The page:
Nigeria: ABU Microfinance Bank, Ladder For Varsity’s Development – MD
By Ahuraka Isah, Leadership
Ahmadu Bello University (ABU), Zaria established a microfinance bank in 2009 to address the welfare needs of the university staff and increase revenue for the running of the institution. AHURAKA ISAH spoke with the bank’s Managing Director, Gyallesu Yusuf Ahmed.
What challenges did you meet on assumption of office, and how well have you been able to tackle them?
Actually, coming with a vast experience in banking and suddenly narrowing it to the field of microfinance posed some challenges. There was need for me to adjust in line with the professional ethics to conform with the microfinance banking policy framework.
I came with the few managers I had to start the job to meet the criteria for running a microfinance business by the Central Bank of Nigeria. The CBN is of the policy that microfinance banking is a very good business and should be run by professionals. So, certainly, when we came on board, we were faced with a lot of challenges. We had to put our heads together to tackle and correct them.
To achieve that, first of all, we had to do a total reorganisation of the system of the bank as a whole. We had to re-orientate both the staff and the customers; we had to embark on staff training and development. We also introduced the staff appraisal and promotion system where we had to reward deserving staff. This served as an incentive and motivation to make them put their best in the job.
You mentioned incentives. Are we talking about what is obtained in conventional commercial banking systems where marketers are given targets and receive reward in return?
Actually, from the beginning when you are hired, you are given some responsibilities and informed about what the bank expects of you. You will be given a milestone – that is – from this time to this time, this is what you are expected to achieve. And we have an appraisal system which closely monitors your progress and achievements on your assigned responsibilities.
And if you meet the set targets or even exceed it, certainly you will be patted on the back. And this motivation is not tied to financial incentives. We promote you and once you are promoted, that is an assurance of an improvement on your professional career as a banker and sometimes, we need to do redeployments across departments.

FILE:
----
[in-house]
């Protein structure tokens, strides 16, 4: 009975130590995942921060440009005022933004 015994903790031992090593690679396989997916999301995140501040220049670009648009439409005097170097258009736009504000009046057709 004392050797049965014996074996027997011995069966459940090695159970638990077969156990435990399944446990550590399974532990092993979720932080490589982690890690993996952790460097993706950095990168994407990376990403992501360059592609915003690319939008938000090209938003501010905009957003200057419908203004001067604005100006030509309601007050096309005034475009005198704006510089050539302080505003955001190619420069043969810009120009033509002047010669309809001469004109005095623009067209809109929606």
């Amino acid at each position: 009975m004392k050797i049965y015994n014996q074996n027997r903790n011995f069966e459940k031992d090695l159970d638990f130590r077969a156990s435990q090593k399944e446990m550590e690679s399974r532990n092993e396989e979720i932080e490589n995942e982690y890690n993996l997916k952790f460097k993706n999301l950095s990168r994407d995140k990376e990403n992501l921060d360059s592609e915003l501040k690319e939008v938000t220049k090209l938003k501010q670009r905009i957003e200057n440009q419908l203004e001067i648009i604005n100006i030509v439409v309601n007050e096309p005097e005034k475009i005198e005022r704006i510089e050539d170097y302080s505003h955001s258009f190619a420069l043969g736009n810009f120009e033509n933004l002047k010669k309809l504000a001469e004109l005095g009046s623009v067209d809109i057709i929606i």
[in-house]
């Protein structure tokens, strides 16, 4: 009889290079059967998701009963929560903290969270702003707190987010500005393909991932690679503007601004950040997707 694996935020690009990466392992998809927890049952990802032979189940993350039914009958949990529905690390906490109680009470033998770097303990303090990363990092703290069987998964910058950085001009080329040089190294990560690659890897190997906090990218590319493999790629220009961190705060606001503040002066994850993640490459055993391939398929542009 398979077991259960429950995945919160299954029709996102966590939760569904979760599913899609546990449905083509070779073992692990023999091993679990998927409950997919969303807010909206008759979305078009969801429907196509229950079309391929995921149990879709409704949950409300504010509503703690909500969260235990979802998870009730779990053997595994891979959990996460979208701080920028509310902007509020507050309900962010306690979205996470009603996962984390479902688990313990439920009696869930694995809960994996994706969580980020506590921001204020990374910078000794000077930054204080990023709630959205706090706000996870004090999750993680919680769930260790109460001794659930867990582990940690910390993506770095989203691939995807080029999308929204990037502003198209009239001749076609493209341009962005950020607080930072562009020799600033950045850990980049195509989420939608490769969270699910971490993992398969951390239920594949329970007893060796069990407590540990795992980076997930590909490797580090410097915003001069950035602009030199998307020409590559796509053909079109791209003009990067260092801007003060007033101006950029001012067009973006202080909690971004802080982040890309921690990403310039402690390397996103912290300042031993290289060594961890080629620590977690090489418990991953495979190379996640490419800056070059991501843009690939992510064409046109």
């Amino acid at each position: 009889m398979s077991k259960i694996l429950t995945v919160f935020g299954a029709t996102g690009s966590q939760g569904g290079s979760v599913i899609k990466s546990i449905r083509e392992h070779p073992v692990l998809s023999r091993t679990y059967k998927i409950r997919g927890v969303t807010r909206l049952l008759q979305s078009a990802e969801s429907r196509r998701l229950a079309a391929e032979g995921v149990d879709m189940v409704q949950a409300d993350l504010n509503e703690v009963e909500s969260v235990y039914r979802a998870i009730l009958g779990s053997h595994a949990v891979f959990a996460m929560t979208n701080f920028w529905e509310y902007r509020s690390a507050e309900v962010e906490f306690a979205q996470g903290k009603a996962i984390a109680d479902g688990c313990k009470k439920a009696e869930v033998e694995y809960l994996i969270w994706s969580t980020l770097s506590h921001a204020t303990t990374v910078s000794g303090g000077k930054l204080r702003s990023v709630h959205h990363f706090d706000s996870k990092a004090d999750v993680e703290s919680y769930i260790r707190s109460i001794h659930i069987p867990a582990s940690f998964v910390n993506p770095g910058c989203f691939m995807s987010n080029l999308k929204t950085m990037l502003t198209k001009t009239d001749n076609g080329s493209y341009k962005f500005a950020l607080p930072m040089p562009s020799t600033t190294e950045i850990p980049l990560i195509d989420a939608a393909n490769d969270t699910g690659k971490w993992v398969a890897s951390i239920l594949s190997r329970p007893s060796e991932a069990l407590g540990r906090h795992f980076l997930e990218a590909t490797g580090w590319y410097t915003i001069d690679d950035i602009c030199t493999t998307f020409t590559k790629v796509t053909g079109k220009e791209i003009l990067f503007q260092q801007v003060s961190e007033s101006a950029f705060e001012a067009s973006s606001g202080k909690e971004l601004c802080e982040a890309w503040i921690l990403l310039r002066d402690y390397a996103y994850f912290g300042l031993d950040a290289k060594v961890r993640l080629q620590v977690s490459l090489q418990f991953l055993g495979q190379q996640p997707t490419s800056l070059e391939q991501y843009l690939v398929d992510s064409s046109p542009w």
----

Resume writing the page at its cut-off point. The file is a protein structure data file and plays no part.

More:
Of course, you know there are certain departments where some people could naturally realise their potentials. It is in so doing that makes a good manager bring the best out of his staff.
When you came in as the Managing Director in 2009, what were your targets and to what extent have you realised them within the last three years?
My idea was to reposition this microfinance bank and make it an object of emulation in the banking sub-sector. In other words, I had in mind to ensure that this outfit becomes the leading microfinance bank in Northern Nigeria. For now, we are a unit microfinance bank, which means we are operating only within a particular local government. I am still of the opinion that we can expand beyond a unit banking system.
For now, we cannot be shoved aside in good position if the 24 microfinance banks in Kaduna state are or placed on a scale for ranking. My vision was to make my bank, ABU Microfinance Bank, the leading bank among them. That is to lead others in terms of customer base, deposit volume, service delivery and ultimately, profitability. We have ensured steady growth within the last three years and certainly, there is still room for improvement and this is what we are working very hard to achieve.
Do you think this microfinance bank has contributed in any way to the welfare of the university staff and the neighbouring communities?